Flu is now reportedly widespread in over half of the United States.
The term “widespread” is generally used when the flu spreads to over 50 percent of a particular geographic region. However, this applies only to the how the virus is spreading and not necessarily the severity of the situation.
The Centers for Disease Control and Prevention medical officer Dr. Michael Jhung told the folks over at CNN that this is a “pretty typical” flu season. However, doctors are seeing an increased number of H1N1 (aka swine flu) cases.
States reporting widespread flu increased from 10 to 25 in the span of a week. According to officials at the CDC, states reporting a large number of cases include Alabama, Alaska, Arkansas, Colorado, Connecticut, Georgia, Idaho, Illinois, Indiana, Kansas, Louisiana, Massachusetts, Minnesota, Nebraska, Nevada, New York, North Carolina, Oklahoma, Oregon, Pennsylvania, Texas, Utah, Virginia, Washington state, and Wyoming.
Although the CDC sees the flu problem as just another season of activity, Center for Infectious Disease Research and Policy director Michael Osterholm seems to think the situation will likely get pretty bad before everything wraps up.
“Based on what we’re seeing so far, this year will be a very different picture than last year. We fully expect to see many more cases in younger children and middle-aged adults. Mark my word, by the end of next week we’ll probably see some fear and panic as it starts to hit kids,” Osterholm told USA Today.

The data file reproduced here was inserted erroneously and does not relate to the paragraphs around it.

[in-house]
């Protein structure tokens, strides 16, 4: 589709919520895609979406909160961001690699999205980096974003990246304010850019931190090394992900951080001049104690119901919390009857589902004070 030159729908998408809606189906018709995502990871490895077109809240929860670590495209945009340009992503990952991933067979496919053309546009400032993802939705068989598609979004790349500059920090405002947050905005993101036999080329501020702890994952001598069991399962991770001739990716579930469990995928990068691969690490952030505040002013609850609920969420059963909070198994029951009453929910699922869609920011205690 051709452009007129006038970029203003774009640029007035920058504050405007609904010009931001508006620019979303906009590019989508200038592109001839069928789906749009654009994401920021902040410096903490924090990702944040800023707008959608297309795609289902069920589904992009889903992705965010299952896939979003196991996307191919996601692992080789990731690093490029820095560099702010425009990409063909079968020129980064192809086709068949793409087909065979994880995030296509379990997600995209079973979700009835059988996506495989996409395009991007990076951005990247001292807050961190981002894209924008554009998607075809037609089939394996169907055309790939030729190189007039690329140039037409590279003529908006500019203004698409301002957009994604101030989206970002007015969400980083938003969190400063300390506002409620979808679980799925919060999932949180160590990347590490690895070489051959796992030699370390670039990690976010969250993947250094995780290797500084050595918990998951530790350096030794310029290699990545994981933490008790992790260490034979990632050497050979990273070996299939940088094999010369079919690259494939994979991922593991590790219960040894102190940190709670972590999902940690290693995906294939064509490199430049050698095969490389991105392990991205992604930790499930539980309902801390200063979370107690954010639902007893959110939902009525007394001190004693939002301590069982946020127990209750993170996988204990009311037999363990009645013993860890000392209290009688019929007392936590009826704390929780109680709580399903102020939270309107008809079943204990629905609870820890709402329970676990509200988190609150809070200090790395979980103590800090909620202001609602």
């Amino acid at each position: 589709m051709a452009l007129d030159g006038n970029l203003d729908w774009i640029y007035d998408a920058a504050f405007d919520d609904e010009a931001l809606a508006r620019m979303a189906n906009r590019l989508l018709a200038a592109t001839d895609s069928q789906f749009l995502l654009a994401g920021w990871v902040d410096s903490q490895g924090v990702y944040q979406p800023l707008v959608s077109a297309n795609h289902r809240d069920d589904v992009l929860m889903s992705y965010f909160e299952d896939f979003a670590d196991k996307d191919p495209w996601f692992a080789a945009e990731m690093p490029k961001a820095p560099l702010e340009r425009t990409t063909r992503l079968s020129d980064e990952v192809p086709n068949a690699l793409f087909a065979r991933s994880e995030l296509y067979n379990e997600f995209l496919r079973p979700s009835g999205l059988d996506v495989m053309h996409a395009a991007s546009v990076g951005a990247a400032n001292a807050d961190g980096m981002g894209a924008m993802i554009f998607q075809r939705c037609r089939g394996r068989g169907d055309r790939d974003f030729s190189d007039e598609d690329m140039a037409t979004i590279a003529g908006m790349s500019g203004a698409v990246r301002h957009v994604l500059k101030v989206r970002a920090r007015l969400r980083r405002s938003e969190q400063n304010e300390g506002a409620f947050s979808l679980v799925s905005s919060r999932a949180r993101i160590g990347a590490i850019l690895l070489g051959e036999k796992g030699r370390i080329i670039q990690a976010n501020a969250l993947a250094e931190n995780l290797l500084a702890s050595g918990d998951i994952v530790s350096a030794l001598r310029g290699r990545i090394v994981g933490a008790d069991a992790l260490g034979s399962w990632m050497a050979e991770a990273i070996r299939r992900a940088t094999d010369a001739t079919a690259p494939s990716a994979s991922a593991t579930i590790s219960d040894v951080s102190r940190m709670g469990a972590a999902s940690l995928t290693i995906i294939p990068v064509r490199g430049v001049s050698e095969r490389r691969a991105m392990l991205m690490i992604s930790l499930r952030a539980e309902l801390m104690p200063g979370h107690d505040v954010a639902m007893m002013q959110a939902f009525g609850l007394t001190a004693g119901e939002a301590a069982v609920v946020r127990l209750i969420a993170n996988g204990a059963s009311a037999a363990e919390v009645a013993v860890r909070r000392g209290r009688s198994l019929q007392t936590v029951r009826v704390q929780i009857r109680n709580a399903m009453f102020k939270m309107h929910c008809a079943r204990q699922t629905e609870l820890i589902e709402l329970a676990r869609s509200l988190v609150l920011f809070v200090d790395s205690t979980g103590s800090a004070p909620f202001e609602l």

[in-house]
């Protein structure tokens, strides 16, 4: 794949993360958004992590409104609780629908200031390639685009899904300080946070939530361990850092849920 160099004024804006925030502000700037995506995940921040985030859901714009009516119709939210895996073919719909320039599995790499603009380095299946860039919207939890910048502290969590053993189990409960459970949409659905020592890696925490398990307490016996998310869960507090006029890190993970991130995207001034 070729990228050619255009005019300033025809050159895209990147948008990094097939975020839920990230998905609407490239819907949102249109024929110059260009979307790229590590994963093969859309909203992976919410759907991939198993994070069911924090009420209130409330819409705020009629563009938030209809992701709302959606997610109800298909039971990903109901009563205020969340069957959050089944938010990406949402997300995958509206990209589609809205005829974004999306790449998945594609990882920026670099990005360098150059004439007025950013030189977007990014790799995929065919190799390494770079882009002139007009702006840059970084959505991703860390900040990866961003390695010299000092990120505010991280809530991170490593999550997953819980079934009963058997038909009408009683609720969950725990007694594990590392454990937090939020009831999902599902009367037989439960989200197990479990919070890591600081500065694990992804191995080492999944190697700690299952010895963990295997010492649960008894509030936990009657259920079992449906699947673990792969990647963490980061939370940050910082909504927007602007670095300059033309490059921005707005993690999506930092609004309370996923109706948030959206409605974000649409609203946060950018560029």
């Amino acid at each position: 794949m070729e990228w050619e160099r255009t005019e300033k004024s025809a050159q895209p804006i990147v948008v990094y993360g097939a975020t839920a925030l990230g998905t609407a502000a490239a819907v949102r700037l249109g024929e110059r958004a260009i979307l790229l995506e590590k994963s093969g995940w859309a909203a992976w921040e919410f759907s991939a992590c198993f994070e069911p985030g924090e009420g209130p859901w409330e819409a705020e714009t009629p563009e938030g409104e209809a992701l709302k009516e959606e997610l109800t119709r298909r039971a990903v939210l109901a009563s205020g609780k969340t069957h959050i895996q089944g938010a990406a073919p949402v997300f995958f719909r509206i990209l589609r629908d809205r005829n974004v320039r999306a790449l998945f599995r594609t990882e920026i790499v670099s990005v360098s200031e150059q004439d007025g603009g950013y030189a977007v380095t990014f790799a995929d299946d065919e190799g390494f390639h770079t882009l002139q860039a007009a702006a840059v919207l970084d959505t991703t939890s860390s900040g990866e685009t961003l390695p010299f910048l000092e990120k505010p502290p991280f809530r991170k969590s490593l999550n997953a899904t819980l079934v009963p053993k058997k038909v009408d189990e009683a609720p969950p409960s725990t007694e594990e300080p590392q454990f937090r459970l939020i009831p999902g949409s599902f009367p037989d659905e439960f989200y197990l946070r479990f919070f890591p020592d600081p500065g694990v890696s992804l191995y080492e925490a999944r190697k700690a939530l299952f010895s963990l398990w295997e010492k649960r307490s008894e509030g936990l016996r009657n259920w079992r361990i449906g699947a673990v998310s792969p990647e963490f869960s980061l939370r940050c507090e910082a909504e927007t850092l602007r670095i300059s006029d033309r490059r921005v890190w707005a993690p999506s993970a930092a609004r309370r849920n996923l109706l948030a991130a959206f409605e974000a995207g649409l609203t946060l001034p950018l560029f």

CDC flu expert Dr. Joe Bresee added, “It’s too early to tell how severe it’s going to be but we’re still on the up slope of the flu season, so what we can expect is more flu, more intense disease and more deaths over the next few weeks.”
If you haven’t taken a trip to your doctor or a local clinic to get a flu shot, then there’s still time to schedule an appointment. Since there’s still rough waters ahead — late January and February are peak months — Bresee recommends getting a shot as soon as possible.
The Inquisitr previously reported that El Paso, Texas experienced 444 cases of flu last month. However, this number was down from the 1,704 cases during December of 2012. Health officials in Texas said 25 people have died from the virus this season.
“Viruses have a tendency to get established and come back in the next few years. The flu season peaks in late January and February. We do expect the flu activity to rise in the next few weeks. There’s a small, narrow opportunity for those who don’t have a vaccine to get it,” Kanawha-Charleston Health Department’s Dr. Rahul Gupta explained.
Are you worried about the flu now that it’s labeled as widespread in 25 states?
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